GP leaders have suggested a rethink in the way that GPs FTE equivalent workforce is calculated.
It is suggested that double counting is taking place under the existing system.
Official data published by NHS Digital earlier this year showed a headcount figure of 41,985 GPs in England, translating into an FTE GP workforce of 34,914.
But senior officials believe that the FTE figure is misleading; potentially particularly serious considering the crisis currently emerging in general practice.
GPs in England complete just over 1.3 million working hours a week, data indicates.
NHS Digital then translates this figure into an FTE GP workforce figure by dividing it by 37.5 hours; the standard working week.
But some GPs claim the new system is effectively double counting GPs, as around one-third of GPs overall – excluding registrars, retainers and locums – and around 44% of partners are counted as more than one FTE.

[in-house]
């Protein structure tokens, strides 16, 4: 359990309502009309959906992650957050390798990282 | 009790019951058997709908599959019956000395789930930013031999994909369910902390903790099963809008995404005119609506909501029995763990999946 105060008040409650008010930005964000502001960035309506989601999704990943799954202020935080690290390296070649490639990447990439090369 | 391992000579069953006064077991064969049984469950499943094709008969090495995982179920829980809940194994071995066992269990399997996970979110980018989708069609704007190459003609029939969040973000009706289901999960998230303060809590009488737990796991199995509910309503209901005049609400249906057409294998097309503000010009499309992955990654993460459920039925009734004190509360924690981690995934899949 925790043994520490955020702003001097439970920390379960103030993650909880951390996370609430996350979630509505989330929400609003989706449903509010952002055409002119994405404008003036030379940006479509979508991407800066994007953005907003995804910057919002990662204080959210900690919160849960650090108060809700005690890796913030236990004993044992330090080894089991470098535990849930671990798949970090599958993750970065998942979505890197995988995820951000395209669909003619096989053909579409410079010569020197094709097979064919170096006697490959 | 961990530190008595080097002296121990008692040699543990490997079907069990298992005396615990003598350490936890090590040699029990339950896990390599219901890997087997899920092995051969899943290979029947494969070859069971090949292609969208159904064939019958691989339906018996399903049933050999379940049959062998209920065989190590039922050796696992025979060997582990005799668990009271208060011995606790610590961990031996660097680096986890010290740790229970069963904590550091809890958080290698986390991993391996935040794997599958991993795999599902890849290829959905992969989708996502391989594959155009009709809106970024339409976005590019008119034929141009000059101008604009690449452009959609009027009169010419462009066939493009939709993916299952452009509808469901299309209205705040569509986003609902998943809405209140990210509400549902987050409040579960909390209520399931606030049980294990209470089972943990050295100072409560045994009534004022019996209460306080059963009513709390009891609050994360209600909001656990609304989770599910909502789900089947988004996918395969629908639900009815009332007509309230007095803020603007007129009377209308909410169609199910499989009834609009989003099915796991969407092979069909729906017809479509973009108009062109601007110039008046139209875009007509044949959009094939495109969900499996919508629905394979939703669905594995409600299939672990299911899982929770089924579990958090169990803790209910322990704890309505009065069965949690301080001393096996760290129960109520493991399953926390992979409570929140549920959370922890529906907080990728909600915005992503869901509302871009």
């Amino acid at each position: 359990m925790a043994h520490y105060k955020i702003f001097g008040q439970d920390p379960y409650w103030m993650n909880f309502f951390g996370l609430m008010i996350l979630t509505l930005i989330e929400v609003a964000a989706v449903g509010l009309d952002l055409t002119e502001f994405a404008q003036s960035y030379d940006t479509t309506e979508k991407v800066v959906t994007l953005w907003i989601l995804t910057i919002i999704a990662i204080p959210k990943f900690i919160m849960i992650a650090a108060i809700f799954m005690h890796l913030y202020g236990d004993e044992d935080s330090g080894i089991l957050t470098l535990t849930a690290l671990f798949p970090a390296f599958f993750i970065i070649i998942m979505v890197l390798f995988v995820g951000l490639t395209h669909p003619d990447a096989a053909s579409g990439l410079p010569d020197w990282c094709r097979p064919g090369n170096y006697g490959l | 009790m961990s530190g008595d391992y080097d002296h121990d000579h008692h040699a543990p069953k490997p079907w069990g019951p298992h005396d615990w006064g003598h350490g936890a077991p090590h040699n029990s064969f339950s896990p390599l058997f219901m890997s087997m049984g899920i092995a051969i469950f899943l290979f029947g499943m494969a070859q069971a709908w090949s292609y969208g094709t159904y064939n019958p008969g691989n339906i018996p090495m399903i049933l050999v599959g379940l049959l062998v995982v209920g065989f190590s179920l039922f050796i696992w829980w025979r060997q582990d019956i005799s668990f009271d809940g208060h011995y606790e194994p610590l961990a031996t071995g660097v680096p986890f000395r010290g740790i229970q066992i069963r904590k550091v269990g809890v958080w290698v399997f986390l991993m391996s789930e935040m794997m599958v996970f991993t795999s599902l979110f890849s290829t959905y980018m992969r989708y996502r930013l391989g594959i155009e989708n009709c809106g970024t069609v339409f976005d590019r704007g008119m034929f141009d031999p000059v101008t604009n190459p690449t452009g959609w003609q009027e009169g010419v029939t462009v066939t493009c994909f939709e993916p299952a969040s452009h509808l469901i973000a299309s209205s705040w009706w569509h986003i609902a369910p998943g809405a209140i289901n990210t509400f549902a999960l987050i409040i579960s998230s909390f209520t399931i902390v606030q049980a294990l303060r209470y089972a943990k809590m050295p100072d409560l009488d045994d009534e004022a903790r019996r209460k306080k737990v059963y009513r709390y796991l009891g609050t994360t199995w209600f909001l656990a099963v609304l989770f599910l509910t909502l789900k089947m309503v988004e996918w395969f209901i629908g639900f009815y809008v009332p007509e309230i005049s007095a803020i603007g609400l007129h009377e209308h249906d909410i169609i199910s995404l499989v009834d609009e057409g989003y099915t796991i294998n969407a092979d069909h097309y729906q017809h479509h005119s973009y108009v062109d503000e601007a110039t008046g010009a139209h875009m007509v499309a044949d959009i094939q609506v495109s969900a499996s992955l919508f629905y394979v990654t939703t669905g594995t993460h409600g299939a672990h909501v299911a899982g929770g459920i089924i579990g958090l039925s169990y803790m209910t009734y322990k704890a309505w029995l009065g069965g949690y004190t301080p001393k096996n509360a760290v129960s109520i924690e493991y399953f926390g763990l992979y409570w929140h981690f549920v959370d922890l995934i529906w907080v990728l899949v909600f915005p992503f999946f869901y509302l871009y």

GPC workforce, education and training subcommittee chair Dr Krishna Kasaraneni believes that NHS Digital should publish simpler national and regional headcount figures, and the total number of hours or days worked by these GPs.
“Converting it into an FTE figure is arbitrary. There isn’t really a standard definition of what one FTE GP is – wherever you draw the line doesn’t make sense. I know GPs who work three days a week and work easily 37.5 hours. And if a full-time GP works nine sessions – I don’t know many who do that in a 37.5-hour week. This is essentially double counting”.
Kasaraneni noted that GPs are generally working longer hours, meaning that the profession is under rising pressure, and that the figures wrongly indicate that the workforce is growing, while what is in fact occurring is that doctors are working harder.
Analytical section head at NHS Digital, Ian Thornber, indicated that the organisation is currently examining different means to present the data.
“The data are currently classed as experimental. If the GPC would like them presented in an “hours” format, I’m sure we could look at that. We have been communicating with the BMA.”
NHS organisations have thus demanded that the data should be calculated at the level of each of the 44 sustainability and transformation plan regions going forward.
Clearly there is a gap between the data being presented to the NHS authorities and the reality.